You don't need an idea to start a business

How to Achieve Innovation and Business Transformation?

by Francisco Santolo

What Distinguishes a Simple Idea from Transformative Innovation? At the heart of this question lies the transformative power of true innovation.

How to Achieve Innovation and Business Transformation?

What is innovation? "Doing something different to achieve better results."

I have found this simple definition to be the best way to explain the complexities of innovation with an actionable and powerful formula. Let's delve into it:

The term "different" encompasses ideation and invention, two components that often capture media attention. We think of "disruptive" technologies, those that have marked and will continue to mark the future. However, true innovation does not require a technological revolution. In reality, creativity, associated with the component of difference, is the ability to combine existing concepts in novel ways. It should not surprise us, then, that generative artificial intelligence algorithms, with their capacity to establish infinite connections, demonstrate this facet of "creativity."

The simplest solution, often emerging from lateral thinking, experimentation, error, serendipity, active listening to customers, or multidisciplinary collaboration, tends to be the most effective and prevalent.

Many transformative technologies and solutions are relegated to academic publications, created by brilliant minds more focused on devising or inventing than on innovating, or patented by large corporations that limit their disclosure to protect their markets.

The real challenge of innovation lies in achieving "better results." This concept leads us to reflect on efficiency, cost reduction, and increased productivity, but still, the definition is incomplete.

The issue of "better results" really centers on a key question: Who are they better for? Here comes into play one of the most misunderstood and crucial concepts in business: value. Value is subjective, varying according to the person, group, situation, and circumstances.

The complexity of innovation comes from changing the status quo, which involves redefining the value equation for a broad group of actors with often opposing interests, desires, needs, frustrations, and ambitions. This is the real game of innovation.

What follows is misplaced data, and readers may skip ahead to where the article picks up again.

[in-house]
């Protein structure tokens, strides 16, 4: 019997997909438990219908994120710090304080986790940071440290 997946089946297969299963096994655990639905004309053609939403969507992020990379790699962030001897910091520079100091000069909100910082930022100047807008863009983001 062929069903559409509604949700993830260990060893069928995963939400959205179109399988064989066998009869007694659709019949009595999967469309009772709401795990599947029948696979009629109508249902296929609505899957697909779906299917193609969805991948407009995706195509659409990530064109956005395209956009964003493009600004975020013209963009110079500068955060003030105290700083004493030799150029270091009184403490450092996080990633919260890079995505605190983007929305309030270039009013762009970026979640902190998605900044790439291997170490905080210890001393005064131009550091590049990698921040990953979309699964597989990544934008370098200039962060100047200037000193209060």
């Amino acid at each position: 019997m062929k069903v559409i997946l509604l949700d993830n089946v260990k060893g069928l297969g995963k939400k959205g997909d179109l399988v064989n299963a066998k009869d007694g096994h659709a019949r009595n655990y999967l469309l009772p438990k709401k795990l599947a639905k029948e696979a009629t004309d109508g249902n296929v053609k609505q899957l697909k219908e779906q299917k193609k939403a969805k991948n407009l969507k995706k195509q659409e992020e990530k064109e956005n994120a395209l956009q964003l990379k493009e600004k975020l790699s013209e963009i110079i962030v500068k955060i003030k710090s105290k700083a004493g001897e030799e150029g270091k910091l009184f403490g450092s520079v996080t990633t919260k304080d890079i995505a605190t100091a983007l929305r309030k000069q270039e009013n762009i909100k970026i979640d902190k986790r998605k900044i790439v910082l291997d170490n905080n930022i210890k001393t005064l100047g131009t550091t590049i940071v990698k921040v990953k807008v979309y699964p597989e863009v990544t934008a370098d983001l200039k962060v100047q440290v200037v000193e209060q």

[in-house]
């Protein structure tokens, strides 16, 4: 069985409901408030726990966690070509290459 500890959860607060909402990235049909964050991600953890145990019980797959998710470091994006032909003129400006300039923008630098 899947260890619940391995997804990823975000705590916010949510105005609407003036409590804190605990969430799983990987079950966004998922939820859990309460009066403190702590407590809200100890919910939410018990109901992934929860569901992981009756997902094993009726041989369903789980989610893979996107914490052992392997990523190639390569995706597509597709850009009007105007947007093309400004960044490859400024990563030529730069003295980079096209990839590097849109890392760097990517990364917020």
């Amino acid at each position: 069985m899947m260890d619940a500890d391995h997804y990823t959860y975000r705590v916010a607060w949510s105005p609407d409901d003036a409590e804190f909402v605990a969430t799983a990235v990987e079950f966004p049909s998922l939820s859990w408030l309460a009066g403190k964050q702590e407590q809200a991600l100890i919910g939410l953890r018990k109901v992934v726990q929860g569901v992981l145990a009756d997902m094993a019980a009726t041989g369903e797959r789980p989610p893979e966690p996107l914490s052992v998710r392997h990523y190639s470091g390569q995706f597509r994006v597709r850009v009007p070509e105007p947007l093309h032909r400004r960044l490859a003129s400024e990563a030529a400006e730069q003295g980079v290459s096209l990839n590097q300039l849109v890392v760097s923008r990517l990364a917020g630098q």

Innovation then complements ideation and invention with the design of business models, which establish hypotheses about who the involved actors will be and what value they will generate, exchange, and capture (and how). But this is still not enough; those models must be implemented and validated sustainably to become innovation.

The step to real innovation — the commercialization, implementation, and acceptance of a solution — is a long and arduous path. It requires effort, work, perseverance, iteration, active listening, negotiation, resilience, and a constant process of trial and error.

This is the world of entrepreneurship and intrapreneurship, often shunned when the understanding of their nature and the personal and professional costs they entail is reached.

In summary, innovation transcends mere invention or ideation. It is a complex weave of creativity, strategy, and adaptability, where true value is measured not only in terms of efficiency or profits but in how it redefines the status quo for a wide spectrum of actors. In this dynamic playing field, entrepreneurs and intrapreneurs play a crucial role, in navigating a sea of challenges and transforming problems or opportunities into viable and sustainable solutions.

Are you interested in training in the world of entrepreneurship, intrapreneurship, and innovation? We recommend our Online Course in Entrepreneurship and Innovation.

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